The Global Commission on HIV and the Law: recommendations for legal reform to promote sexual and reproductive health and rightsPublished on Sunday, 30 November 2014 14:23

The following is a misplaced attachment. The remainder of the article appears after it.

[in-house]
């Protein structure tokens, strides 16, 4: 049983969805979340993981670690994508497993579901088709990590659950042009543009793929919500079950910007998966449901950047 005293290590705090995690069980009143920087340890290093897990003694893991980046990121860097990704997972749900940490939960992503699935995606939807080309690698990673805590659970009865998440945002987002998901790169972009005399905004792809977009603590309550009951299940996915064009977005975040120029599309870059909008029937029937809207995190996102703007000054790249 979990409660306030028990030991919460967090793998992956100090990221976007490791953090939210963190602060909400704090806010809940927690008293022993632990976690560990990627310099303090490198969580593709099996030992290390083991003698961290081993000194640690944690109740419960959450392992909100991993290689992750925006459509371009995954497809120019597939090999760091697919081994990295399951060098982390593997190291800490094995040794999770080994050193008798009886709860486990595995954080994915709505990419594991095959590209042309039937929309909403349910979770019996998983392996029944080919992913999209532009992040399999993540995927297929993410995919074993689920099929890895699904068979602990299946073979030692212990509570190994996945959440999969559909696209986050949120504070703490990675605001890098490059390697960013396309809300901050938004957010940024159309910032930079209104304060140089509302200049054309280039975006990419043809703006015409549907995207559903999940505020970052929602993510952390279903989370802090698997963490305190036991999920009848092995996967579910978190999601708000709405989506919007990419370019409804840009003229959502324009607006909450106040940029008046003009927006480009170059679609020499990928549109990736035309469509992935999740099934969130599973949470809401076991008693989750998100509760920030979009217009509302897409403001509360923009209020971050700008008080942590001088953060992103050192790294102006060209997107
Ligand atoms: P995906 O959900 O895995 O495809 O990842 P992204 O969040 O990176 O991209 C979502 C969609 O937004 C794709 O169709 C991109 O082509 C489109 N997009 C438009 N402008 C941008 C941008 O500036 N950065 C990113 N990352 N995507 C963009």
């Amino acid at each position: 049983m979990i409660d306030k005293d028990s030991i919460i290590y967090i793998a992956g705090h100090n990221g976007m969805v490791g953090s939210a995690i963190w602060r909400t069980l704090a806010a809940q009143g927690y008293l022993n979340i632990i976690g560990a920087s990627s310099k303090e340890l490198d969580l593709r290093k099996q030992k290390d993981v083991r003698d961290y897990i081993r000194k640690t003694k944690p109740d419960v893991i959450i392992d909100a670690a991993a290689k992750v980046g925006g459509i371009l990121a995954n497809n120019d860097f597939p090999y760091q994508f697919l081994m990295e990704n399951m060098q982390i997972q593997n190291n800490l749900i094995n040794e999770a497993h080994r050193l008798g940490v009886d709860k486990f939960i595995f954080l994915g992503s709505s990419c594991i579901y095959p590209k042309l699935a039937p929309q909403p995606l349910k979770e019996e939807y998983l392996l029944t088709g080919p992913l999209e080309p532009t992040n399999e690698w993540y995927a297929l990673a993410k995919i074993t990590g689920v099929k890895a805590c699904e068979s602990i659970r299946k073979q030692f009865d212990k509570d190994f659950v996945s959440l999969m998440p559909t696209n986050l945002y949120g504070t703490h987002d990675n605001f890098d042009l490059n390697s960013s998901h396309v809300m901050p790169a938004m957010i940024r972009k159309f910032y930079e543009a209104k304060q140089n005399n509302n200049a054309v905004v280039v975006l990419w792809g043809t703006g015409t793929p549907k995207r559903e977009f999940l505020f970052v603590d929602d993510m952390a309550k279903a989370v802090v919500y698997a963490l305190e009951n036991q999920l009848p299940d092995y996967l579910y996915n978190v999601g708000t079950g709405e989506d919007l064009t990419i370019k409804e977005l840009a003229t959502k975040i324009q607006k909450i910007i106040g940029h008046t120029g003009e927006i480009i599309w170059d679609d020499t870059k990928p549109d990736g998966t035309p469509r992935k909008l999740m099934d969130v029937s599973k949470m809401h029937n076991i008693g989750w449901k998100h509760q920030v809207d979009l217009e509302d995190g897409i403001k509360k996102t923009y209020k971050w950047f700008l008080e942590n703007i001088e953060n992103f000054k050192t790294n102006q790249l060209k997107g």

The Global Commission on HIV and the Law was established in 2010 to identify and analyse the complex framework of international, national, religious and customary law shaping national responses to HIV and the well-being of people living with HIV and key populations. Two years of deliberation, based on an exhaustive review of international public health and human rights scholarship, as well as almost 700 testimonials from individuals and organizations in more than 130 countries, informed the Commission’s recommendations on reform to laws and practices that criminalize those living with and vulnerable to HIV, sustain or mitigate violence and discrimination lived by women, facilitate or impede access to HIV-related treatment, and/or pertain to children and young people in the context of HIV. This paper presents the Commission’s findings and recommendations as they relate to sexual and reproductive health and rights, and examines how the Commission’s work intersects with strategic litigation on forced sterilization of women living with HIV, legal reform on the status of transgender individuals, initiatives to improve police treatment of female sex workers, and equal property rights for women living with HIV in sub-Saharan Africa and Latin America.
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